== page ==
Vienna is also another beautiful city, full of historical buildings and interesting places. If I didn’t use Couchsurfing, I would have looked for hotels here because they have a lot of options for good value (plus, the site seems easy to use too). As it was, my CS hosts were very nice; the husband, Peter, had been to the Philippines and couldn’t stop talking about how much he loved it. Their baby Julia was also adorable. I also met up with the Austrian friend of my colleague, and he took me around Vienna at night.
Unfortunately, though, I didn’t do justice to it, probably because I was feeling melancholic again. Too bad, I would have wanted to listen to the Vienna Boys’ Choir. Maybe someday I will get another chance to surrender to the charm of this lovely city.
Budapest is another highly recommended European city. I liked its pub ruins, the Buda castle, and the numerous remnants of its long past. I liked the fact that the city’s name is a combination of the names of two former cities separated by the river Danube: Buda and Pest. However, what I liked most was staying indoors and playing with my host’s cat, Dormi. I felt so down at that time that going around seemed pointless. It was a combination of homesickness and the sadness I felt whenever I thought of K.
It was in Budapest, though, where I learned about trust. My host, Maria, had to leave town before I arrived, and instead of just refusing my request for a place to stay, she asked a friend to give me the key to her house and let me stay there by myself, even without having met me first. It’s people like her who renew my faith in humanity!
I couldn’t wait, though, to leave Hungary for Greece. I was tired of being melancholic, and the thought of seeing the Greece I’ve only read about when I was in school filled me with so much excitement. I stayed with a CS host in his apartment in Exarcheia, a neighborhood in downtown Athens known as a den of Greek anarchists. I certainly know how to choose my hosts!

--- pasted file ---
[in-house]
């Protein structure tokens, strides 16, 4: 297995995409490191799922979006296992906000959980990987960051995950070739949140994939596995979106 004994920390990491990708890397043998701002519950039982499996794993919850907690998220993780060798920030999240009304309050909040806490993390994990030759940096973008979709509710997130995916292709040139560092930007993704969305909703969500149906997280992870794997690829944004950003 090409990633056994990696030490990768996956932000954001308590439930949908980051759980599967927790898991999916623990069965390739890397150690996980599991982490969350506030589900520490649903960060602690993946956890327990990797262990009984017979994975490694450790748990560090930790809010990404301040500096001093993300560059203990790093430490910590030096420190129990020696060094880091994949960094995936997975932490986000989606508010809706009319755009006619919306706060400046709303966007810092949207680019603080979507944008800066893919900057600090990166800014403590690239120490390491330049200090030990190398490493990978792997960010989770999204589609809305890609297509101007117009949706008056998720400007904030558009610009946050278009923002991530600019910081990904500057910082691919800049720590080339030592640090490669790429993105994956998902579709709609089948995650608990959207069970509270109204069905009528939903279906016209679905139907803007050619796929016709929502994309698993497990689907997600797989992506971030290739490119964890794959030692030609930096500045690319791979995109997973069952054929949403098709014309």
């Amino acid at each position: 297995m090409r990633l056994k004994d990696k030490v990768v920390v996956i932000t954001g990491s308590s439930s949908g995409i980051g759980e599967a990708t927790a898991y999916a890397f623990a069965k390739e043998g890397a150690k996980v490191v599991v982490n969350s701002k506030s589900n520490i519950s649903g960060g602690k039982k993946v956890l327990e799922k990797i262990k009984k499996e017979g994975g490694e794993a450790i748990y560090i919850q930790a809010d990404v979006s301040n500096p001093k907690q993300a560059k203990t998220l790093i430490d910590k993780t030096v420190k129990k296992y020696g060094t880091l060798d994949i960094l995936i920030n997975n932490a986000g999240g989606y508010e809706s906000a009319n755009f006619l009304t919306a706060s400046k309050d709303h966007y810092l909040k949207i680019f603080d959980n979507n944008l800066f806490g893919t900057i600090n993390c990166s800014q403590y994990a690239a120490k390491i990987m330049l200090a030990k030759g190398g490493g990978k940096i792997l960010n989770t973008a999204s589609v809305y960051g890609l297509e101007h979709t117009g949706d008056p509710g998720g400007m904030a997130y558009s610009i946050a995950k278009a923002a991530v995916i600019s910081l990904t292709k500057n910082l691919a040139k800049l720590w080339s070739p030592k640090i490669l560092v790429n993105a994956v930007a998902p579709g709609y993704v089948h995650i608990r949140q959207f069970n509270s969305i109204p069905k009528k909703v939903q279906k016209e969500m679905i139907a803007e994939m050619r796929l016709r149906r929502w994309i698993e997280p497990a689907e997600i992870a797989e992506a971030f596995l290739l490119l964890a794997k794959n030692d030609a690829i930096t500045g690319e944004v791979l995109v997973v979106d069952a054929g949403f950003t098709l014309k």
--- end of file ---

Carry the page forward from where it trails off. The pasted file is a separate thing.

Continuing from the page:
I walked my host’s dog twice daily, and unlike in Budapest, I tried to see as much as I could in Athens, from the Acropolis where the famous Parthenon is, to the Roman marketplace, Lycabettus Hill, Syntagma Square, Agora, and Plaka. I also saw a lot of cats on the streets, which lifted up my spirits considerably. I would have stayed longer, if my host didn’t encourage me to go visit Santorini.
At first, I didn’t want to go to Santorini. I thought it was expensive and a place best reserved for a honeymoon. I was glad I went, though; the island is indescribably beautiful and so peaceful. It wasn’t as expensive as I thought either, since I stayed in a hostel (found it through Hostelworld). I had the best time walking around, taking a nap on the benches, talking to the hostel owners, and most importantly, coming to terms with my loss.
Second only to Belgium, I loved Italy. I was amazed to see places I’ve only read and dreamed about. The people were very nice, too! My Roman host cooked breakfast and dinner daily, so in exchange, I bought him Belgian beer and yoghurt, and taught him a few things regarding free movies.
Because I left the house with him every morning, I had more time going around Rome. I went to the Vatican and admired Michelangelo’s work at the Sistine Chapel. I ate a lot of pasta (of course) and risotto, and met so many Filipinos who were working there.
From Rome, I went to Florence, where I met the sweetest European cat ever. Cincinna, my Firenze host’s black cat, slept beside me every night. I also went to see the leaning tower of Pisa, got lost in the streets of Venice, and paid homage to Juliet in her house in Verona. In Padova, I slept in the same room with three Pakistani guys and cooked them spaghetti with spicy sardines the next day.
Best of all, I was also in Italy when I received a call that CBS News Travel Editor Peter Greenberg wanted to interview me. It’s certainly an honor for such an established person like him to know my blog!
Yes, 2012 was really good for me, travel-wise. Despite starting out as unfortunate, it ended up quite well, and I’m glad I took the chance of embarking on the journey that helped heal my broken heart.
Do you dream of solo backpacking in Europe? Check out my posts to guide you in preparing for your Eurotrip!
This is part of “2012: This Year In Travel,” the Blog Carnival of the Pinoy Travel Bloggers hosted by Gay Mitra-Emami of Pinay Travel Junkie.
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Aleah Taboclaon is a freelance writer and editor. She likes running (completed one marathon, training for the next!), diving (PADI open water diver), and traveling with her Kindle. Connect with her on Facebook, Twitter, and Google Plus. You can also email her; she would love to hear from you!